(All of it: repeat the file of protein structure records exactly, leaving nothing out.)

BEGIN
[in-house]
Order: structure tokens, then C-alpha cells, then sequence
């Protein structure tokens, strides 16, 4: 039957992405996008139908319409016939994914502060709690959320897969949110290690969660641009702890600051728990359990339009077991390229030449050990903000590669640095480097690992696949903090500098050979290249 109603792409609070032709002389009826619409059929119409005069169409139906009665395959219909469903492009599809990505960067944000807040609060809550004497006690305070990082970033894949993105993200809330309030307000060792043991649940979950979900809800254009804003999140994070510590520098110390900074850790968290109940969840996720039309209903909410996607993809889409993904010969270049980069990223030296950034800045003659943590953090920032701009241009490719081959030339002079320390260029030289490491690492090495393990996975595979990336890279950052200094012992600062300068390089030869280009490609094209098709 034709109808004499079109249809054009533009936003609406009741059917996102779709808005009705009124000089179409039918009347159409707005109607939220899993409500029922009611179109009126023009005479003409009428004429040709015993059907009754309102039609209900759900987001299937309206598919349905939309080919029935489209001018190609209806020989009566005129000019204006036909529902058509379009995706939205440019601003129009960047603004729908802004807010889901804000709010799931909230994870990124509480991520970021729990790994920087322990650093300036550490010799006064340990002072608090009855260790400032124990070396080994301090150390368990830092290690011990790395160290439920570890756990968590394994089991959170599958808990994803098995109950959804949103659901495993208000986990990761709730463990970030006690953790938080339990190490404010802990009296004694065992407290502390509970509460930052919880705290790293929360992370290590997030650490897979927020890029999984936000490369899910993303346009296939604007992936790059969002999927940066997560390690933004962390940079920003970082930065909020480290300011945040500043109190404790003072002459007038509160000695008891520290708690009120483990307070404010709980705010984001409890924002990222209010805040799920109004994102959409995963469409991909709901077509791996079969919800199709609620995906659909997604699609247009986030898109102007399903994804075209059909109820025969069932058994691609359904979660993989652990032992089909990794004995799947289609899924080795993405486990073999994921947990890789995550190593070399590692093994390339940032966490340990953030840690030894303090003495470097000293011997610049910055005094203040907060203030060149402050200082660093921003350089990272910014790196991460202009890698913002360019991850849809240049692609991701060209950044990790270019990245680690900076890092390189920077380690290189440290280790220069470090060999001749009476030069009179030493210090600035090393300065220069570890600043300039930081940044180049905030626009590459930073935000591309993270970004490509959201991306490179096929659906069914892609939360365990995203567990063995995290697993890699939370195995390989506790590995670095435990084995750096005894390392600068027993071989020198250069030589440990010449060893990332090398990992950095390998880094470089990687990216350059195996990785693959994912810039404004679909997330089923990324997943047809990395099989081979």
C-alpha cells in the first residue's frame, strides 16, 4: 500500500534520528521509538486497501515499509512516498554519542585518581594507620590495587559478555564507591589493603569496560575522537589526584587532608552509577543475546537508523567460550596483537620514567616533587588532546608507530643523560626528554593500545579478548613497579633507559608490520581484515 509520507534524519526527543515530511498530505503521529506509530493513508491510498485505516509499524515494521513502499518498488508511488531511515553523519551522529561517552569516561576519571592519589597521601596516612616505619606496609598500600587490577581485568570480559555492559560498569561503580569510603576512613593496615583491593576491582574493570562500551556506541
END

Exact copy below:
[in-house]
Order: structure tokens, then C-alpha cells, then sequence
């Protein structure tokens, strides 16, 4: 039957992405996008139908319409016939994914502060709690959320897969949110290690969660641009702890600051728990359990339009077991390229030449050990903000590669640095480097690992696949903090500098050979290249 109603792409609070032709002389009826619409059929119409005069169409139906009665395959219909469903492009599809990505960067944000807040609060809550004497006690305070990082970033894949993105993200809330309030307000060792043991649940979950979900809800254009804003999140994070510590520098110390900074850790968290109940969840996720039309209903909410996607993809889409993904010969270049980069990223030296950034800045003659943590953090920032701009241009490719081959030339002079320390260029030289490491690492090495393990996975595979990336890279950052200094012992600062300068390089030869280009490609094209098709 034709109808004499079109249809054009533009936003609406009741059917996102779709808005009705009124000089179409039918009347159409707005109607939220899993409500029922009611179109009126023009005479003409009428004429040709015993059907009754309102039609209900759900987001299937309206598919349905939309080919029935489209001018190609209806020989009566005129000019204006036909529902058509379009995706939205440019601003129009960047603004729908802004807010889901804000709010799931909230994870990124509480991520970021729990790994920087322990650093300036550490010799006064340990002072608090009855260790400032124990070396080994301090150390368990830092290690011990790395160290439920570890756990968590394994089991959170599958808990994803098995109950959804949103659901495993208000986990990761709730463990970030006690953790938080339990190490404010802990009296004694065992407290502390509970509460930052919880705290790293929360992370290590997030650490897979927020890029999984936000490369899910993303346009296939604007992936790059969002999927940066997560390690933004962390940079920003970082930065909020480290300011945040500043109190404790003072002459007038509160000695008891520290708690009120483990307070404010709980705010984001409890924002990222209010805040799920109004994102959409995963469409991909709901077509791996079969919800199709609620995906659909997604699609247009986030898109102007399903994804075209059909109820025969069932058994691609359904979660993989652990032992089909990794004995799947289609899924080795993405486990073999994921947990890789995550190593070399590692093994390339940032966490340990953030840690030894303090003495470097000293011997610049910055005094203040907060203030060149402050200082660093921003350089990272910014790196991460202009890698913002360019991850849809240049692609991701060209950044990790270019990245680690900076890092390189920077380690290189440290280790220069470090060999001749009476030069009179030493210090600035090393300065220069570890600043300039930081940044180049905030626009590459930073935000591309993270970004490509959201991306490179096929659906069914892609939360365990995203567990063995995290697993890699939370195995390989506790590995670095435990084995750096005894390392600068027993071989020198250069030589440990010449060893990332090398990992950095390998880094470089990687990216350059195996990785693959994912810039404004679909997330089923990324997943047809990395099989081979």
C-alpha cells in the first residue's frame, strides 16, 4: 500500500534520528521509538486497501515499509512516498554519542585518581594507620590495587559478555564507591589493603569496560575522537589526584587532608552509577543475546537508523567460550596483537620514567616533587588532546608507530643523560626528554593500545579478548613497579633507559608490520581484515 509520507534524519526527543515530511498530505503521529506509530493513508491510498485505516509499524515494521513502499518498488508511488531511515553523519551522529561517552569516561576519571592519589597521601596516612616505619606496609598500600587490577581485568570480559555492559560498569561503580569510603576512613593496615583491593576491582574493570562500551556506541